he has subsequently undertaken both qualitative and quantitative research,
focussing on electrical goods and clothing and including studies on
theories on obsolescence, consumer attitudes and economic implications of
increased product lifetimes.
References to the research
The following outputs have been reviewed by two external senior
academics. (Names of reviewers can be provided for the panel on request).
vi. Winifred Aldrich, Brian Smith and Feng Dong (1996) Obtaining
repeatability of natural extended upper body positions: Its use in
comparisons of the functional comfort of garments Journal of Fashion
Marketing and Management, Vol. 2, Iss: 4, pp.329-351. DOI 10.1108/eb022538
Key research grants
RCUK, 2013-18, £1,018,000, UK INDEMAND Research Centre. (Cooper)
WRAP, 2012-13, £81,400, Clothing Longevity Protocol. (Cooper)
European Commission, 2012-14, £137,170, Market deployment of eco-lighting
Defra, 2012-13, £7,000, The potential role of collaborative consumption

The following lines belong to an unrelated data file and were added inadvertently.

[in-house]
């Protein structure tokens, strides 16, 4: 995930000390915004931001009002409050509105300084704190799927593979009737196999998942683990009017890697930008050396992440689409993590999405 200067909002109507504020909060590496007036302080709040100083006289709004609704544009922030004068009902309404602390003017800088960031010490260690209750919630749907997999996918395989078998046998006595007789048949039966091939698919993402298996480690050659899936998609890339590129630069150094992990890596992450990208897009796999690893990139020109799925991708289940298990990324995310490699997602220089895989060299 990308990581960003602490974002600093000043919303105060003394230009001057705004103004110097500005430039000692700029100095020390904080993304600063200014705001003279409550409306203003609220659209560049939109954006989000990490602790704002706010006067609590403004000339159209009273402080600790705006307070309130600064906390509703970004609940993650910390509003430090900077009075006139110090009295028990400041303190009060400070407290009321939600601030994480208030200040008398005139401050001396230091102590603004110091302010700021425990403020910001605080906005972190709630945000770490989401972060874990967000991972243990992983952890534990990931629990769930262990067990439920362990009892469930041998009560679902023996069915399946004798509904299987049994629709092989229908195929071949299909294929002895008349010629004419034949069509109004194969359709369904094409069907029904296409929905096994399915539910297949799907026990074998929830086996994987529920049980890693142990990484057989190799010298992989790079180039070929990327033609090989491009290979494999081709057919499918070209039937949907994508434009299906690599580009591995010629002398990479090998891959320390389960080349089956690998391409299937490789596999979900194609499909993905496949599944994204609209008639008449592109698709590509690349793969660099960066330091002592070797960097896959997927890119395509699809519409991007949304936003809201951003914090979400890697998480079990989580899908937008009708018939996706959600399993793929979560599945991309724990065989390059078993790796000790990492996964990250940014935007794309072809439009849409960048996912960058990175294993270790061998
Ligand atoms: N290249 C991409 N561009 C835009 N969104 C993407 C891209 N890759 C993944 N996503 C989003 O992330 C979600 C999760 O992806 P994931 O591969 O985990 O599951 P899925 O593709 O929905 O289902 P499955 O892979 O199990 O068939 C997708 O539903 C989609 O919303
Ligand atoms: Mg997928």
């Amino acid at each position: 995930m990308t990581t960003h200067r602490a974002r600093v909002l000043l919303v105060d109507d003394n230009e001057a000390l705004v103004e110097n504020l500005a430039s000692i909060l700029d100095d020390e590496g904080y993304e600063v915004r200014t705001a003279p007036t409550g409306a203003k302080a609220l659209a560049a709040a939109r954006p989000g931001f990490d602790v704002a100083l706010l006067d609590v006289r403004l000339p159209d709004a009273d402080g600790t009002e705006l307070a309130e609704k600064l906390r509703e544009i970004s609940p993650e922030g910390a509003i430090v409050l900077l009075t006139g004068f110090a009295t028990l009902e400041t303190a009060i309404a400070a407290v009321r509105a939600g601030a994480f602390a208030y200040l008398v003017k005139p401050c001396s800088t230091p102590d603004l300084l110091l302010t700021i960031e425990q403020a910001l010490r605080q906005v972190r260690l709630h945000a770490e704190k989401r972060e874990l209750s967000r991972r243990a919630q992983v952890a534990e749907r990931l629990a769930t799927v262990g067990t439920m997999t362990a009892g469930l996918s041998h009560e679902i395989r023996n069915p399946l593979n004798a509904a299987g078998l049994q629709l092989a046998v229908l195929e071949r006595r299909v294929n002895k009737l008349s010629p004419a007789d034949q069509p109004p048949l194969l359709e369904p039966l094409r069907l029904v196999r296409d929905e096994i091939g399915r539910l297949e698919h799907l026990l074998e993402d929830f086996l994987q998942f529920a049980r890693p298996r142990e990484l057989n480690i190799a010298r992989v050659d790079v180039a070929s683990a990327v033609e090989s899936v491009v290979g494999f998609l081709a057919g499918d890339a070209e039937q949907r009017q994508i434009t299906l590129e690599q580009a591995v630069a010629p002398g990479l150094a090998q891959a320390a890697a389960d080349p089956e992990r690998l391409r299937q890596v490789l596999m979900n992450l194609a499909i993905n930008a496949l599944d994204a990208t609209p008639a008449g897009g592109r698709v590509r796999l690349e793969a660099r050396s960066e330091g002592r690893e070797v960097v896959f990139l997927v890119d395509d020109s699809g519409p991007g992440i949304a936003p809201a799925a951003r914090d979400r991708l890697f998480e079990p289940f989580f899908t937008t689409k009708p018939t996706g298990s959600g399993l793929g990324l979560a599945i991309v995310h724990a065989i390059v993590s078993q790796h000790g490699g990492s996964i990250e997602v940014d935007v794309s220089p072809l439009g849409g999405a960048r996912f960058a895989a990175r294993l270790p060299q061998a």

tools and practices in helping people increase the useful life of
European Union FP7, 2012-15, £366,667, A consumer-oriented prototype
forming the nucleus of a novel Ecological Accounting System. (Su)
WRAP, 2012, £35,000, Guidance on design for longevity of clothing.
EMDA, 2011-12, £15,594, Development of a novel eco-lighting product. (Su)
ERDF, 2009-12, £21,948, Future Factory sub-contracts. (Johnson, Cooper,
WRAP, 2011, £7,000, Understanding opportunities to increase reuse and
WRAP, 2011, £8,800, Clothing behaviour. (Cooper)
Defra, 2007-08, £60,000, Public understanding of sustainable clothing.
Details of the impact
The impact of NTU's research on public policy on the sustainability of
consumer goods and the factors that influence product lifetimes is
evidenced by references in policy debate. It is beginning to shape the
next generation of manufactured goods, bringing more benefits to consumers
and to the environment.
Primary beneficiaries include Defra and WRAP (Waste and Resources Action
Programme), who in developing government policy have commissioned